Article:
Penn State Cooperative Extension advises on deer balancing act

University Park, Pa. -- Penn State Cooperative Extension is offering several programs this spring on deer and habitat management. According to Dave Jackson, extension forester, deer populations larger than the habitat can support pose serious problems for homeowners, agricultural producers, woodland owners and the public. Safety -- from Lyme disease to deer-vehicle collisions -- is one issue affecting many people.

"A recent Maryland survey found that one out of six citizens knows someone who hit a deer with a car," he said. "Deer browsing reduces farm crop yields, damages landscape plantings and reduces forest plant diversity. Managing deer populations so they are in balance with the available habitat is essential."

Research has repeatedly documented deer impacts on tree regeneration and forest herbaceous plant diversity, Jackson said. The ability of a forest to support deer is a function of both deer density and forage availability. By selectively browsing preferred palatable plants, deer influence tree seedling numbers, species composition and seedling height growth.

"Because deer are free to move, it is important to consider their management at a landscape level and to understand how concentrated preferential feeding can shift plant communities," he said. "As deer feed on one species, another species that is not preferred can become increasingly common. Research findings indicate that when deer numbers exceed what the land is capable of supporting, deer can severely impact the forest's ability to regenerate itself following natural or man-made disturbances."

In regions where over-browsing for decades has severely depleted food species, even very few deer have major impact and the habitat can only support very few animals, Jackson said. In landscapes with little preferred forage, deer numbers in balance with available habitat must be kept low.

"To sustainably increase the number of healthy deer the habitat can support, landscape forage availability must increase," he said. "It is possible to increase desirable forage through management activities such as controlling undesirable vegetation and harvesting trees. When deer numbers are out of balance with their habitat, look for obvious browse lines, evidence of severe browsing on nonpreferred species such as American beech, striped maple and black cherry, and forest understories dominated by species deer avoid, such as hay-scented fern, striped maple, American beech, hophornbeam, mountain laurel, blueberry and spicebush."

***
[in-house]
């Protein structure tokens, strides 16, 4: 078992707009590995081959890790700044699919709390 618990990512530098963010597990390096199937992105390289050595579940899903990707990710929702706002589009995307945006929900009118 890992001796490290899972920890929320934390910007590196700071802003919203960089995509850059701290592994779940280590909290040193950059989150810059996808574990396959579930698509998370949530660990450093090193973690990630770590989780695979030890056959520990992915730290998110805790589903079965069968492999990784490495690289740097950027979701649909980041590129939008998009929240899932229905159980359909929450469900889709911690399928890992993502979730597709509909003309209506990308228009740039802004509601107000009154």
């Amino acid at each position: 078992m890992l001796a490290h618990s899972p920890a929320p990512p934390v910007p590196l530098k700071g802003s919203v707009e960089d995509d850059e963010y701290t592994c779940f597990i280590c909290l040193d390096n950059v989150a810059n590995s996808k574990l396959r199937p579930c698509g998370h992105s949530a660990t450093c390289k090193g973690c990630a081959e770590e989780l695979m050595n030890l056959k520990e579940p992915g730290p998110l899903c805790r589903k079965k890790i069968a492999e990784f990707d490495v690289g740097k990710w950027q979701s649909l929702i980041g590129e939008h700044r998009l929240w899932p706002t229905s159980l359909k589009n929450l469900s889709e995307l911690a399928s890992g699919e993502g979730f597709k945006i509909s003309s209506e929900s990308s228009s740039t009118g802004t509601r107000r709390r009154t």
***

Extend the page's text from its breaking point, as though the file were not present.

"Across Pennsylvania it is relatively easy to recognize areas where the deer-habitat balance has been upset for years: nonpreferred plant species, such as hay-scented fern, cover the forest floor. Many Pennsylvanians have never seen a healthy forest understory."

The question is whether these habitats can recover over time. Jackson suggested that cooperative extension specialists can advise landowners on creating better deer habitat. Web seminars and hands-on workshops offered this spring by Penn State educators and partners will address the issue.

The first "webinar," titled "Regenerating Hardwood Forests: Managing Competition, Deer, and Light," is on Feb. 9 at noon and 7 p.m. The second webinar, "Deer Habitat Management," is on March 9 at noon and 7 p.m. For webinar details or to register to participate, visit http://rnrext.cas.psu.edu/PaForestWeb.html.

Penn State also will offer a hands-on series of events titled "Deer Density and Carrying Capacity Workshops." These workshops are open to landowners, hunters and anyone interested in learning more about deer and their habitat. During each session, participants learn how to evaluate a given habitat and how its condition relates to deer biology, density and carrying capacity.

For a listing of dates and locations for these workshops, visit the Renewable Natural Resources Extension Web page at http://rnrext.cas.psu.edu and click on the "Calendar" link on the right side of the page.

The Pennsylvania Forest Stewardship Program provides publications on a variety of topics related to woodland management. For a list of free publications, call 800-234 9473, send an e-mail to RNRext@psu.edu, or write to Forest Stewardship Program, Forest Resources Extension, The Pennsylvania State University, 416 Forest Resources Building, University Park, PA 16802.

For more information, contact Dave Jackson, extension forester, at 814-355-4897 or drj11@psu.edu.

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Last Updated November 18, 2010